MELBOURNE (Reuters) – Australian stayer Vow and Declare won the 159th running of the Melbourne Cup by a neck at Flemington racecourse on Tuesday with the race overshadowed by a stewards protest and a horse pulling up lame with a cracked pelvis.
The Danny O’Brien-trained gelding needed a last desperate kick in the final meters to seal the A$8 million ($5.52 million) handicap and give jockey Craig Williams his maiden Melbourne Cup triumph after more than a decade of trying.
Master of Reality, ridden by Frankie Dettori, crossed second in a photo finish with Prince of Arran but was later demoted to fourth after a protest for interference in the closing stretch.
Stewards found the Aidan O’Brien-trained Master of Reality had impeded Il Paradiso, the entrant prepared by the Irish trainer’s son Joseph.
Prince of Arran was promoted to second and Il Paradiso lifted to third.
With the “race that stops the nation” dominated by international entrants over the past decade, the victory of locally-bred and prepared Vow and Declare was a welcome surprise for the home racing industry.
“Not only is this our greatest race that stops a nation, as you can see by the form-book, it’s targeted by horses from all around the world and we did it today with an Australian horse,” an emotional Williams said at the trophy ceremony.
In 2011, Williams had been due to ride eventual winner Dunaden but had to make way for Christophe Lemaire because of a suspension for careless riding at an earlier meeting.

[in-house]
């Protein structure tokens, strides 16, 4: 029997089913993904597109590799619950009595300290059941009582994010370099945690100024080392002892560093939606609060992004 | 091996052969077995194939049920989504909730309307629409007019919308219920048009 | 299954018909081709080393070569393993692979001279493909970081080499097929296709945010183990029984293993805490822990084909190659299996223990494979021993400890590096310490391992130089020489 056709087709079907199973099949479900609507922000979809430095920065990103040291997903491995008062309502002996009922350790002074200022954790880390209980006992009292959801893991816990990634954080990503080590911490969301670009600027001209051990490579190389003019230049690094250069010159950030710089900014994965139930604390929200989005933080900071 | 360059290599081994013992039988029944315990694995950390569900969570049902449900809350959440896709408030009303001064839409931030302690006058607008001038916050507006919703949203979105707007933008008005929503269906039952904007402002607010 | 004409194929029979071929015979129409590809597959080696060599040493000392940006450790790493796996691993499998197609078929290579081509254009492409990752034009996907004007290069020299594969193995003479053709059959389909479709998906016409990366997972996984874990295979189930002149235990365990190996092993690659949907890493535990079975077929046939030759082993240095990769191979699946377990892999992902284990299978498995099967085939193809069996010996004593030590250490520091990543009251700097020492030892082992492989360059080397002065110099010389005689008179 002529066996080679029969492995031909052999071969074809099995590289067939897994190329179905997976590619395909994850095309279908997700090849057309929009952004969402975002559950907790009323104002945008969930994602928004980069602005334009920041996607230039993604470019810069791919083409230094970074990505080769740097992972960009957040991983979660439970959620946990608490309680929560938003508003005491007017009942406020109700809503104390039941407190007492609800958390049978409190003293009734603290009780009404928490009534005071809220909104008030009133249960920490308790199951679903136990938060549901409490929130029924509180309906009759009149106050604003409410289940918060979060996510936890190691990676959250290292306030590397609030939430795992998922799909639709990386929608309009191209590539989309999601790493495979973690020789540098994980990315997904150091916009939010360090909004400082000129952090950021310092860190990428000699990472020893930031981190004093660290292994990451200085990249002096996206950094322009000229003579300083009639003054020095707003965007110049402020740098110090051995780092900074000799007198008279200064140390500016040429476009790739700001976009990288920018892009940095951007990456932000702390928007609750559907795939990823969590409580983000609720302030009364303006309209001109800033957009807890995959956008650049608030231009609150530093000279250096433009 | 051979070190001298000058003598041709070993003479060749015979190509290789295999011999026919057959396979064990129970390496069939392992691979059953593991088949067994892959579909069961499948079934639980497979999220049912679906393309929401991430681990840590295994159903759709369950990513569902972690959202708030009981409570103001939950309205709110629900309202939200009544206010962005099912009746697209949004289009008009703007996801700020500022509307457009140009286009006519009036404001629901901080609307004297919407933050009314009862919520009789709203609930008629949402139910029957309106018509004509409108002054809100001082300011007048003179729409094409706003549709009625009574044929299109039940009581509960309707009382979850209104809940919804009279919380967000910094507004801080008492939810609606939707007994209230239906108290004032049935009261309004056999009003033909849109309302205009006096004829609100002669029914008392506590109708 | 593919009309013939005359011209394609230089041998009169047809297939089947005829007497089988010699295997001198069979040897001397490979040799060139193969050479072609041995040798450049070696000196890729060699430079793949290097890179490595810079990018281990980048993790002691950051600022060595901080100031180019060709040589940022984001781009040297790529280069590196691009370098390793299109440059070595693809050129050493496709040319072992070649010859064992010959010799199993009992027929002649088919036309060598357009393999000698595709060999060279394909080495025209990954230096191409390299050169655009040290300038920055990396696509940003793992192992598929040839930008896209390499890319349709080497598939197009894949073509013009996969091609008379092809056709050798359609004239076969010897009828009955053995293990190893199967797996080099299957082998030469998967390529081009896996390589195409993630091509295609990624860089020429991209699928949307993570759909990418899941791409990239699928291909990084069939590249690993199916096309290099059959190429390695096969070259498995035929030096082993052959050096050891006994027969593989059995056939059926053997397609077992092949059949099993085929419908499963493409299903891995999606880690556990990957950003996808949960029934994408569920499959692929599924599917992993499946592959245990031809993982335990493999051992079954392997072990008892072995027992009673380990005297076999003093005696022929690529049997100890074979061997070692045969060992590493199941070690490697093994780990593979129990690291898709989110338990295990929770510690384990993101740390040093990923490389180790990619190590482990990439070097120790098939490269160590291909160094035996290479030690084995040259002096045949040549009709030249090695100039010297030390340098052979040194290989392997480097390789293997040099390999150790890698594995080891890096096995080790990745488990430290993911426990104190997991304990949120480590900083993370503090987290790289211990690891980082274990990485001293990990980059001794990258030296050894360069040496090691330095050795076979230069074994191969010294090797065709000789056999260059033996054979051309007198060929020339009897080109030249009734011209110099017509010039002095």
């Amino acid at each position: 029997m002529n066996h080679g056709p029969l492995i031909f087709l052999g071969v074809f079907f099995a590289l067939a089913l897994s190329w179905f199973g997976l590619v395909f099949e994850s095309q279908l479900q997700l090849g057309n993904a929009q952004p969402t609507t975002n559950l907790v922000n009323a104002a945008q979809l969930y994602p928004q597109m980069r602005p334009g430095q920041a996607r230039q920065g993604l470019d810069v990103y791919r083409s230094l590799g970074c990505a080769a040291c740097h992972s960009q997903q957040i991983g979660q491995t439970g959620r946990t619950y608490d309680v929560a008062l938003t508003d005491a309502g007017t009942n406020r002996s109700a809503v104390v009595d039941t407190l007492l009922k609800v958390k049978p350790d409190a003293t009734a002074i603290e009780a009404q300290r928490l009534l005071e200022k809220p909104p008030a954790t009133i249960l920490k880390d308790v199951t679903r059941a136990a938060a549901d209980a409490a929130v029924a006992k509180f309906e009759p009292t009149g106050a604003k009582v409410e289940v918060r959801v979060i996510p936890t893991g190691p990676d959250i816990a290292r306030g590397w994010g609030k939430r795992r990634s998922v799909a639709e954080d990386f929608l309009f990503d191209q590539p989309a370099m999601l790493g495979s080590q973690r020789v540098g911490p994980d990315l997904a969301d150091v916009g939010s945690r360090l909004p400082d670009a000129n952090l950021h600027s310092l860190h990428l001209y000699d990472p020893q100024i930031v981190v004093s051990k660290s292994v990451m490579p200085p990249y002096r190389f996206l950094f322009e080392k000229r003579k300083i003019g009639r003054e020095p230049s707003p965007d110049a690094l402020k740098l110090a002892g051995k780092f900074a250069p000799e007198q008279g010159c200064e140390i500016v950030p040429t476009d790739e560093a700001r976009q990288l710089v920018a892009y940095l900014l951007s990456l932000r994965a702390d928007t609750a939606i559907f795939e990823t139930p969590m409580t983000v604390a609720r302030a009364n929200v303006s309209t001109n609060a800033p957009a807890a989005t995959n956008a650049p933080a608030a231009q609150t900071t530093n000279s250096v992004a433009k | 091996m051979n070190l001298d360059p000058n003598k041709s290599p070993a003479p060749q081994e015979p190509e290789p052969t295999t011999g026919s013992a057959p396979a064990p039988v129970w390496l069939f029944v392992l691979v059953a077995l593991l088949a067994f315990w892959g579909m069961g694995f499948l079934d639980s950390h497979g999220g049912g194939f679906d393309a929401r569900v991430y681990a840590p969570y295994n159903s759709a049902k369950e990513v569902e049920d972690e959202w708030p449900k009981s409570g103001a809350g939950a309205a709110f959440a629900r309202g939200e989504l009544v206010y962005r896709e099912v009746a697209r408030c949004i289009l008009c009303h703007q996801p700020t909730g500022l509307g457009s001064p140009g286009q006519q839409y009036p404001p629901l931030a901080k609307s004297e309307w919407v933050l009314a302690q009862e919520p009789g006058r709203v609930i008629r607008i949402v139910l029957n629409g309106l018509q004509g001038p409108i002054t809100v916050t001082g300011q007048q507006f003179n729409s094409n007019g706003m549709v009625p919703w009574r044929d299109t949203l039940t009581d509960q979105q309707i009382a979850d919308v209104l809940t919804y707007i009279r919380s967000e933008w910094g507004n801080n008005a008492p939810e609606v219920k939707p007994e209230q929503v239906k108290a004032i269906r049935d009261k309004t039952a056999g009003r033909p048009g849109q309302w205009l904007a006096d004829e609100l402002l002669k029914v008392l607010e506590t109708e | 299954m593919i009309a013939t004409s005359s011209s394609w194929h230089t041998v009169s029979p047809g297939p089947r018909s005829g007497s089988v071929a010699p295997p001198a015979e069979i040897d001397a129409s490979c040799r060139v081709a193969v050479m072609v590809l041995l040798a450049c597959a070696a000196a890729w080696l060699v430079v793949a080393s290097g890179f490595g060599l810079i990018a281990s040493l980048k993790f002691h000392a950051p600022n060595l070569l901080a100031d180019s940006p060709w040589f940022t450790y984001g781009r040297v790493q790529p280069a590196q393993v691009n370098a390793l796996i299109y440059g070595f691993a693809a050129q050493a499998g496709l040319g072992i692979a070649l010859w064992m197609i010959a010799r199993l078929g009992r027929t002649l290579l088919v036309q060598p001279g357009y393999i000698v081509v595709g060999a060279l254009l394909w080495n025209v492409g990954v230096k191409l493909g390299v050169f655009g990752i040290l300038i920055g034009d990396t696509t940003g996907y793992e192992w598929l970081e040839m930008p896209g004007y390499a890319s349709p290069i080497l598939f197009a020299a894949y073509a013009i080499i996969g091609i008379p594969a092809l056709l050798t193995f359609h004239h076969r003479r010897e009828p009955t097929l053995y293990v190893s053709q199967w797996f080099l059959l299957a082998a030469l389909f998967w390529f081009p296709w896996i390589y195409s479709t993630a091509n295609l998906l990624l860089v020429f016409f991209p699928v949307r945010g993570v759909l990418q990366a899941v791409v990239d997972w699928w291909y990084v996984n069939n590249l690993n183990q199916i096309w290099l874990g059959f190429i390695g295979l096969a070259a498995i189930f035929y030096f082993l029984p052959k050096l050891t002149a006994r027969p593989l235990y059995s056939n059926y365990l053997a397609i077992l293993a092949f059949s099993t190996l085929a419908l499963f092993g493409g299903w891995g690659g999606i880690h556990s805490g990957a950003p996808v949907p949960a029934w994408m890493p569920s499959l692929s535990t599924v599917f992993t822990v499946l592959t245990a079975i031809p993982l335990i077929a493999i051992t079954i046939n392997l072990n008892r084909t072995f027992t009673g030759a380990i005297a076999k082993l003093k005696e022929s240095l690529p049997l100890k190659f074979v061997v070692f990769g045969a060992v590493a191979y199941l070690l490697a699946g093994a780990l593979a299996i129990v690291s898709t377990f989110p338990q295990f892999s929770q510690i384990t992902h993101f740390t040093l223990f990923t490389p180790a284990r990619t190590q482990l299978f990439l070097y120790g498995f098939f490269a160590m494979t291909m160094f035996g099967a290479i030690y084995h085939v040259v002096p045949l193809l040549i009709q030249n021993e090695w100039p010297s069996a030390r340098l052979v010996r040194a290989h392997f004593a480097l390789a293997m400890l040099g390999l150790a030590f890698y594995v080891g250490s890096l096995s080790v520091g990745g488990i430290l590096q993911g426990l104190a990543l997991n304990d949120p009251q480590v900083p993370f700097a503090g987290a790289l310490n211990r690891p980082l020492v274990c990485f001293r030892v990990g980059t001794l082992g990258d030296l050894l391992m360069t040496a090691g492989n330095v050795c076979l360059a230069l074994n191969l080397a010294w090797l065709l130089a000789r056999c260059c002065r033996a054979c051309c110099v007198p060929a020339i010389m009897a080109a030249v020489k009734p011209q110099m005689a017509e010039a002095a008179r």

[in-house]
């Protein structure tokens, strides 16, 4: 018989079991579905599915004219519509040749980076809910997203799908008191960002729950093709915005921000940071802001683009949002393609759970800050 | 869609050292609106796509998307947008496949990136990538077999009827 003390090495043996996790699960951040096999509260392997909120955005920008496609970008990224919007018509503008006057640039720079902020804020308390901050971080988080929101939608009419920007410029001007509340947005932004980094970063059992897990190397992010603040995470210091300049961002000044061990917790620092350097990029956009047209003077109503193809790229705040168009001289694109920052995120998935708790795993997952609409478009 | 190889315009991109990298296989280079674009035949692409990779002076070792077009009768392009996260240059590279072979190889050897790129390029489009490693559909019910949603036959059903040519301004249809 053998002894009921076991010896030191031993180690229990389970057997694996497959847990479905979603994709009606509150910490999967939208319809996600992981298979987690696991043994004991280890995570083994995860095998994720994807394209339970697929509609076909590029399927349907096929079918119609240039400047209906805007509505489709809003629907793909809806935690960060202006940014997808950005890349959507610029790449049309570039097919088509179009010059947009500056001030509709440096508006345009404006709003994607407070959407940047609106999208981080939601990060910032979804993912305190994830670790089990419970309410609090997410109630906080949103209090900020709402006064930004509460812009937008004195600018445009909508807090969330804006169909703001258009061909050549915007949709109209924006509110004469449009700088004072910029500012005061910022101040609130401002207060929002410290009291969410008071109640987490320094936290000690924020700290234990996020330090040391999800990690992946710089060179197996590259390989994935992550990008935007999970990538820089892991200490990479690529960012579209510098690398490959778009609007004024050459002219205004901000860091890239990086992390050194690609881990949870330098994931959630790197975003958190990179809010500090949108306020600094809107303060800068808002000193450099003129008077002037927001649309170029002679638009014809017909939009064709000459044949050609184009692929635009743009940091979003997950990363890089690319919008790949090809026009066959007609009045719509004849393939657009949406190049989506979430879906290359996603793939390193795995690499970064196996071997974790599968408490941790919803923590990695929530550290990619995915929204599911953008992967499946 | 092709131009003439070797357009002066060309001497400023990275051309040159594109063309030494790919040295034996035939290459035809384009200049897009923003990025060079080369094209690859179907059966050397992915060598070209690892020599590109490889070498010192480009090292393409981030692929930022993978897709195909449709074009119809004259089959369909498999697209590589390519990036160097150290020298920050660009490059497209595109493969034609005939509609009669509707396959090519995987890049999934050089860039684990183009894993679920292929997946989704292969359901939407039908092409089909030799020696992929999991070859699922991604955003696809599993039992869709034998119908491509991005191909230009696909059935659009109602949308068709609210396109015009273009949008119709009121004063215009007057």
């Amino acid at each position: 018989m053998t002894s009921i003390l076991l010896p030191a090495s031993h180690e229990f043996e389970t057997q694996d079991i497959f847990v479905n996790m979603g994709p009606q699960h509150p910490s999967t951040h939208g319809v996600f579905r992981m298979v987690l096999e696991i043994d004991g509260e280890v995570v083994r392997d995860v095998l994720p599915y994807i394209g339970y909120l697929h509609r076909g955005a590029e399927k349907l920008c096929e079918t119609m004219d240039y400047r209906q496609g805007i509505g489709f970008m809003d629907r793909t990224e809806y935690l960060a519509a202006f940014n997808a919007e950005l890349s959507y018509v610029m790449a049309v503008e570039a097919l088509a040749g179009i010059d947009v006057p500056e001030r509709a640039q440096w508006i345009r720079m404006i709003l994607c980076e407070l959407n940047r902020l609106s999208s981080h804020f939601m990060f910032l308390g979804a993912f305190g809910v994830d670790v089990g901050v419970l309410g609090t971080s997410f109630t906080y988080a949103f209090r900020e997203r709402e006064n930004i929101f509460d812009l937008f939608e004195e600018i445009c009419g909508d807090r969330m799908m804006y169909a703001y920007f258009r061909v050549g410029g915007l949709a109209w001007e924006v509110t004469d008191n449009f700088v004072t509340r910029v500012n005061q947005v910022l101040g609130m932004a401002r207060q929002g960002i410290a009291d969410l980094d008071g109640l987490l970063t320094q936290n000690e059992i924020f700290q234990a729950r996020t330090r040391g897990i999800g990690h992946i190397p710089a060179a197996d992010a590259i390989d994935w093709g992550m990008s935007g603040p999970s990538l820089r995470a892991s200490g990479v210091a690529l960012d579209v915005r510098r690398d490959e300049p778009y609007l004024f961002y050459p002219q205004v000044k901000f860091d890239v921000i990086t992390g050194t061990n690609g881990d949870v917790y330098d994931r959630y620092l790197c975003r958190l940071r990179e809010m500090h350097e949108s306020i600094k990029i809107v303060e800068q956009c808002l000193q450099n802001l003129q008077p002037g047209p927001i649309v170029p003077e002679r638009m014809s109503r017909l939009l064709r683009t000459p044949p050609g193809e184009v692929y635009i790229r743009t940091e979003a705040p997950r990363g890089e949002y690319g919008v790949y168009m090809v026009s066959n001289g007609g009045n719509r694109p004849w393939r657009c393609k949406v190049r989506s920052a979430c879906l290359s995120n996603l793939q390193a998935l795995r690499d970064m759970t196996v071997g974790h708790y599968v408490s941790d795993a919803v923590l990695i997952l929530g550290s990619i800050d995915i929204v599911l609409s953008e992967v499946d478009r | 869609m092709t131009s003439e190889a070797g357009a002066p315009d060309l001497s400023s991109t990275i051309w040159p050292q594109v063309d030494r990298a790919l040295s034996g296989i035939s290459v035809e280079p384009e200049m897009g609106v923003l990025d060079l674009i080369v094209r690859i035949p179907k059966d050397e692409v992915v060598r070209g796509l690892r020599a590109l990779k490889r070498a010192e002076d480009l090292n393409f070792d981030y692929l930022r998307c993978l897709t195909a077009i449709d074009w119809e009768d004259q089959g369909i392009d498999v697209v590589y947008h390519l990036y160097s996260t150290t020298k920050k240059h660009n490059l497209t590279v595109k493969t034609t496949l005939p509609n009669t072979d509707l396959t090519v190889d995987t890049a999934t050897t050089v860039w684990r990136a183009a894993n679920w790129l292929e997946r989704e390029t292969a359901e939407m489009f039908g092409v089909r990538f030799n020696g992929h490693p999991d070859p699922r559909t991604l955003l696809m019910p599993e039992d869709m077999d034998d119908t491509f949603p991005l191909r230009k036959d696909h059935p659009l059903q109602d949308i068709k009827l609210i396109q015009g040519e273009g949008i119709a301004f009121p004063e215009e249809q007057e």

Two years later, he ran third on Mount Athos.
“I was just lucky enough to sit on Vow and Declare,” said the overjoyed 42-year-old father-of-four.
“It was a privilege to ride him today. It’s been great to be associated with a great horse.”
It was also a special day for Danny O’Brien, who was suspended for four years in 2014 after a number of his horses tested positive for the banned substance cobalt.
He fought to clear his name and had the ban overturned on appeal in 2017.
“It’s an amazing win, a special thing to happen,” he said.
“I really can’t believe it, I just feel incredibly blessed to have a horse good enough to be in it.
“The last 100 (meters) he just wouldn’t give in.”
While a festive public holiday crowd of about 100,000 soaked up the spring sunshine, the Cup ran amid heated debate about animal welfare following an investigative report into the mistreatment of retired racehorses and the alleged slaughter of hundreds of thoroughbreds at local abattoirs.
The David Hayes-trained Rostropovich pulled up lame following the race with a cracked pelvis and was taken to an equine clinic for inspection by vets.
A bleak diagnosis for Rostropovich would heap further pressure on the industry. Since 2013, six horses have died due to race-related complications from running on Melbourne Cup day.
In last year’s race won by Cross Counter, Aidan O’Brien-trained The Cliffsofmoher was put down on the track after vets found the five-year-old stallion had broken a shoulder.
Animal rights advocates called for a ban on thoroughbred racing at a protest party featuring live music and horse costumes at a park outside the gates at Flemington on Tuesday.
Prince of Arran jockey Michael Walker later received a seven-meeting ban and a fine for excessive whip use on his mount.
Reporting by Ian Ransom; Editing by Peter Rutherford